The Catholic Counter Reformation

The Catholic Church responded to the Reformation with the Counter Reformation. What was this and why did the Catholic Church feel the need to respond?

The Roman Catholic Church was the greatest power in Europe prior to 1500. It was the largest landowner, exempt from all taxes, and the richest institution. It could--and did--demand taxes (tithes) from its followers. But the Church of 1500, headed by the Pope--who claimed to be the spokesman of God on Earth--was abusing its power. The popes were more and more involved in secular affairs and less concerned with spiritual matters. Many believed that the Church had become corrupt and they wanted changes.

Of the reformers who attempted to make changes, the most famous was Martin Luther. He wanted to purify the church and to eliminate much of the structure of the church, such as the monasteries. Most importantly, he believed that man did not need the Church or the priesthood to experience God directly. Luther was obsessed with discovering if this was true or not and he thought he found it in the words of Paul: "the just shall live by his faith." Luther believed that man could be saved by simply accepting God and this was a radical change from what the Roman Catholic Church taught. The Church believed that good works and sacrifice were necessary to enter heaven. Also, Luther contended that faith alone was important and that the only authority was the Bible. His contention meant that the Pope and priests of the Catholic Church had no authority. Ultimately, Luther broke from the Roman Catholic Church. He was excommunicated by the Pope in 1521 and the break of western Christendom was assured.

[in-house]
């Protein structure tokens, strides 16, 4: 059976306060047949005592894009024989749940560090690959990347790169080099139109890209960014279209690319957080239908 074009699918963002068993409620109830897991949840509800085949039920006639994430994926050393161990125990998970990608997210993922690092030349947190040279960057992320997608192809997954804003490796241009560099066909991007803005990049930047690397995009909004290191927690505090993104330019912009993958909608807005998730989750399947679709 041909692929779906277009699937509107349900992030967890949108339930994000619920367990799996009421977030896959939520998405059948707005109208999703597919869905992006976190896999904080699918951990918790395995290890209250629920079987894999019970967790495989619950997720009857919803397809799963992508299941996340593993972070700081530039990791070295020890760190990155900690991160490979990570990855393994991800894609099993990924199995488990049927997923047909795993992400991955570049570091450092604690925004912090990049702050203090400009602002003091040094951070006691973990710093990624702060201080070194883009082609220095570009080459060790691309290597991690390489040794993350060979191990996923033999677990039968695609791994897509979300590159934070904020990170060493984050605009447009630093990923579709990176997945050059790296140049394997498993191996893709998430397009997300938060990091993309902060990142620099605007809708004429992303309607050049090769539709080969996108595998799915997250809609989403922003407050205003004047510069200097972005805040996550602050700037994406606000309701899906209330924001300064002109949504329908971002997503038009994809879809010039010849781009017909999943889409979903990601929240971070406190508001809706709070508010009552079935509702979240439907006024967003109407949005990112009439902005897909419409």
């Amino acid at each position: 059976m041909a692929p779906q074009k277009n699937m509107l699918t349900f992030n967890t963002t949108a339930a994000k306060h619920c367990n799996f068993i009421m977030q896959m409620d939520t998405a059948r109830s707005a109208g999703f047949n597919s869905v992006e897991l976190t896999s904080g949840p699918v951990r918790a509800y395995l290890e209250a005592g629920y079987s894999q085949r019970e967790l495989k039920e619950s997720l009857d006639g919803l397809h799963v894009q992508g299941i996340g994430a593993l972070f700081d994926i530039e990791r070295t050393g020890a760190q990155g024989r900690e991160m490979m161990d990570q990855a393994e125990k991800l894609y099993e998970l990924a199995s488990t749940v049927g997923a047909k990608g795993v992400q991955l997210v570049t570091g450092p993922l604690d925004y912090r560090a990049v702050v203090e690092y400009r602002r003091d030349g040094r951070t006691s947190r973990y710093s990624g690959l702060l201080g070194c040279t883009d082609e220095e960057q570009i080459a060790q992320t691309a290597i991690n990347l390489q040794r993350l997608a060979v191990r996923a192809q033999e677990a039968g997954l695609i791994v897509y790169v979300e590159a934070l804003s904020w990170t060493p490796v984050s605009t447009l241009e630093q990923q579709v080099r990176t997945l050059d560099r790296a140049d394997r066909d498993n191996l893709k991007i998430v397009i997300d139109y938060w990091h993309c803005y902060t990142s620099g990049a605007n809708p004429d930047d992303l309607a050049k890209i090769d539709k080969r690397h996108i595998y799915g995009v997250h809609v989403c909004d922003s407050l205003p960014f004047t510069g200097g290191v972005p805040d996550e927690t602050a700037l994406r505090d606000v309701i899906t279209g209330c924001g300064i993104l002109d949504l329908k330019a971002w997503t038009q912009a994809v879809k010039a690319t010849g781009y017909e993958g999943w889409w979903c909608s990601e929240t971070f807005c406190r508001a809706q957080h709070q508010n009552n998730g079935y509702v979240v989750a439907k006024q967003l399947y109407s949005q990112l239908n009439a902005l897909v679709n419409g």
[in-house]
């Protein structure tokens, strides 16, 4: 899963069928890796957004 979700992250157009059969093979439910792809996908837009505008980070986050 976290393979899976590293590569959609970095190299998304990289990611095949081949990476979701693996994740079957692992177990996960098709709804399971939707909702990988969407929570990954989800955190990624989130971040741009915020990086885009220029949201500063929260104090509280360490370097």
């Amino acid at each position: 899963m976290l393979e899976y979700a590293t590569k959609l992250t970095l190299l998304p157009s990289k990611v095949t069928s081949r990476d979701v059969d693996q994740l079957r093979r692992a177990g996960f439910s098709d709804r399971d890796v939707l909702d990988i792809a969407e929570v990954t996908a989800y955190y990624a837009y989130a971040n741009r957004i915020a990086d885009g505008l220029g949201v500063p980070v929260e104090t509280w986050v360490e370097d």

The Catholic Counter Reformation was the church's response to the events of the Protestant Reformation. Thousands of people flocked to the new Protestantism, leaving the Catholic Church behind. The Catholic Church decided to try to reform the church from within. At first, it left the response to reformers in the hands of individuals, such as Ignatius Loyola. He was an ordinary clergyman who had trained as a soldier. His goal was to give birth to a new religious order, which combined the intellectual distinction of humanism with a reformed Catholicism. His hopes were that this new order would appeal to powerful political and economic groups. Thus, he founded the Society of Jesus in 1534, with the purpose of preaching and winning over new converts to the church. They became the Jesuits and dedicated themselves to teaching, constantly stressing the importance and power of preaching. The Jesuits believed that it was essential for Christians to be united and they believed that Protestant theology was flawed. The Protestants believed in Predestination, which offered salvation to the educated and wealthy laity. Technically, the poor were included, as well. But what about the other side? A person might suffer a lifetime of suffering and despair""tormented by the horror of inevitable damnation. In the face of this frightening view of the future, the Jesuits offered people hope. They proposed a religious rebirth based on tradition, ceremony and the ability of the priest to offer forgiveness. In order to gain as much strength as possible for their movement, the Jesuits sought positions as confessors to rulers and princes. Then, using their influence, they urged them to use their power and energies to strengthen the church in their regions.